In groundbreaking ruling, FAA empowered to enforce regulations against drones
The Federal Aviation Administration does have the authority to apply its standing rules against alleged reckless or careless use of manned aircraft to unmanned aircraft, or drones, as well, the US aviation safety board has ruled.
According to AP, the National Transportation Safety Board (NTSB) said Tuesday that current federal regulations defining aircraft as “any device … used for flight in the air” applies to "any aircraft, manned or unmanned, large or small."
The NTSB voted unanimously in favor of the decision, sending the case - the first in which the Federal Aviation Administration (FAA) fined a drone operator - back to an administrative law judge to rule if the flight in question was “careless or reckless.”
The case involves Raphael Pirker, who was fined $10,000 by the FAA for flying his Ritewing Zephyr drone that he was using to shoot a video on the University of Virginia campus in 2011. Pirker appealed the fine, filing a motion to dismiss the case.
The FAA said Pirker had recklessly flown the small, unmanned aircraft "directly towards an individual standing on a ... sidewalk, causing the individual to take immediate evasive maneuvers so as to avoid being struck."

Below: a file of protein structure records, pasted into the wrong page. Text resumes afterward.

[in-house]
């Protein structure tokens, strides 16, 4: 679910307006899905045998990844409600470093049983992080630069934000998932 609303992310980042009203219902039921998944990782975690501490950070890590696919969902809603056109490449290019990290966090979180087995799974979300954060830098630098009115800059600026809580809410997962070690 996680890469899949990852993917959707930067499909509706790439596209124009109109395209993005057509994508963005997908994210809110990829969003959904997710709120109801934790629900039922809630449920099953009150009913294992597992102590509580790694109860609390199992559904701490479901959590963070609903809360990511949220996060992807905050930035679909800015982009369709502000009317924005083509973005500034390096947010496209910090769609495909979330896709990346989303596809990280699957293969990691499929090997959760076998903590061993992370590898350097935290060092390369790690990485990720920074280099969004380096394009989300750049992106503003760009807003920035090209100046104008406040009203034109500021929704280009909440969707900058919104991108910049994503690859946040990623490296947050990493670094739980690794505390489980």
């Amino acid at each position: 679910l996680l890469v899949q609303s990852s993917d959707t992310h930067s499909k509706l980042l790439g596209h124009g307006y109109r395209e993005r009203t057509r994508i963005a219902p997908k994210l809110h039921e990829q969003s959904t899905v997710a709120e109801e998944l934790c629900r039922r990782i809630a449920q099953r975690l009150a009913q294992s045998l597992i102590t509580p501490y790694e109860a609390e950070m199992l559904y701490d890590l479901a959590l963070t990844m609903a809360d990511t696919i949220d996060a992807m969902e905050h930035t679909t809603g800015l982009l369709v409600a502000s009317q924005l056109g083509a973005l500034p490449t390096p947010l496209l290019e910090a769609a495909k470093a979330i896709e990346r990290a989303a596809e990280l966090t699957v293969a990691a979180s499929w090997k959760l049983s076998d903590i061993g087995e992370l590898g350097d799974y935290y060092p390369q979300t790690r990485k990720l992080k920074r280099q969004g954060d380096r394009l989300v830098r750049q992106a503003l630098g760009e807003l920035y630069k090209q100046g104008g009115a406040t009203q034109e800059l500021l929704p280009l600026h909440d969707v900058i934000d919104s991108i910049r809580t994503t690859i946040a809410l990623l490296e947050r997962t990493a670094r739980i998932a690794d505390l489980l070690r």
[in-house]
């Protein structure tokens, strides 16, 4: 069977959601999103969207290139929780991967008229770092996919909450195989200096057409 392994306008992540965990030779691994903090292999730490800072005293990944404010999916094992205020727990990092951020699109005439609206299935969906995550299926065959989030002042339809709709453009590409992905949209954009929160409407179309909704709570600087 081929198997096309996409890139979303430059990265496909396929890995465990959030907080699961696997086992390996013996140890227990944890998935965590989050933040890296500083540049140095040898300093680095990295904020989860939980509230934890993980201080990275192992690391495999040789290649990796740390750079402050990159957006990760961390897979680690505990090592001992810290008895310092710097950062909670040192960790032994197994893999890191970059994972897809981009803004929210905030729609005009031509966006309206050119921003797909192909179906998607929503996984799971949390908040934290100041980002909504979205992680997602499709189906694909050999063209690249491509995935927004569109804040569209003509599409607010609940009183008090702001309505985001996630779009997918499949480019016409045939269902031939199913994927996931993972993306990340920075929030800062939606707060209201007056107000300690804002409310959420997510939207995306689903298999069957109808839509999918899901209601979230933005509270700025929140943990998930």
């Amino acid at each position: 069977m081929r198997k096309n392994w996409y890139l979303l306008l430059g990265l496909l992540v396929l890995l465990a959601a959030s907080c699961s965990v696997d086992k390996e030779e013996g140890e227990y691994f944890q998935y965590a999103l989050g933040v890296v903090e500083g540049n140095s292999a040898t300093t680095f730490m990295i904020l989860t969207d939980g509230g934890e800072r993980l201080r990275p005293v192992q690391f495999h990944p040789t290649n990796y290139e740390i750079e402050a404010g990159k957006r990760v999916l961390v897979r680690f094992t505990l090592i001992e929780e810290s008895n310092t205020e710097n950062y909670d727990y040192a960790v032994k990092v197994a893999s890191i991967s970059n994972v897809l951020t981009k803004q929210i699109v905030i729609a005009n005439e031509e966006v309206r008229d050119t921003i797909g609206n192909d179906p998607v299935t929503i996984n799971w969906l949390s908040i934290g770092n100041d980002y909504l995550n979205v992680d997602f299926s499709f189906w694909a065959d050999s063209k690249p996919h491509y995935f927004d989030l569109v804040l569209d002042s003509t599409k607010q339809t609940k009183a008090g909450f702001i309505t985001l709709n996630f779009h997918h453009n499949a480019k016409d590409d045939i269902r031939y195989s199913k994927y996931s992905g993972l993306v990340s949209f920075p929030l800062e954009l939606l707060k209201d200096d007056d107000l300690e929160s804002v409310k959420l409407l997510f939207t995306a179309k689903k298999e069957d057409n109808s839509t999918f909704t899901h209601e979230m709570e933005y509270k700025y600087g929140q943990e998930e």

An administrative law judge with the NTSB ruled for Pirker in March, saying the FAA had yet to determine rules for drone flights and, thus, could not regulate their use. Judge Patrick Geraghty found that the FAA determined in both 1981 and 2007 that model aircraft was excluded from aircraft regulations.
The FAA then appealed to the full NTSB board, leading to Tuesday’s ruling.
"It's a huge win for the FAA, and signals it's not going to be the Wild West for drones, but a careful, orderly, safe introduction of unmanned aircraft systems into the national airspace system," said Kenneth Quinn, a former FAA general counsel, according to AP.
The case has been watched closely for clues as to how the FAA can enforce regulations for commercial uses of unmanned aircraft. The FAA is currently compiling rules and protocol to integrate unmanned aircraft systems into American skies, yet technical issues and coordination with defense officials will likely mean the September 2015 deadline set by lawmakers will not be met.
Nevertheless, the agency has allowed some commercial drones to fly in American skies. In June, the FAA granted the first commercial drone license to oil giant BP. In September, six Hollywood production companies were granted licenses to use drones while filming television shows and movies.
Meanwhile, the FAA has largely told users such as photographers and videographers such as Pirker to cease their drone flights or face fines.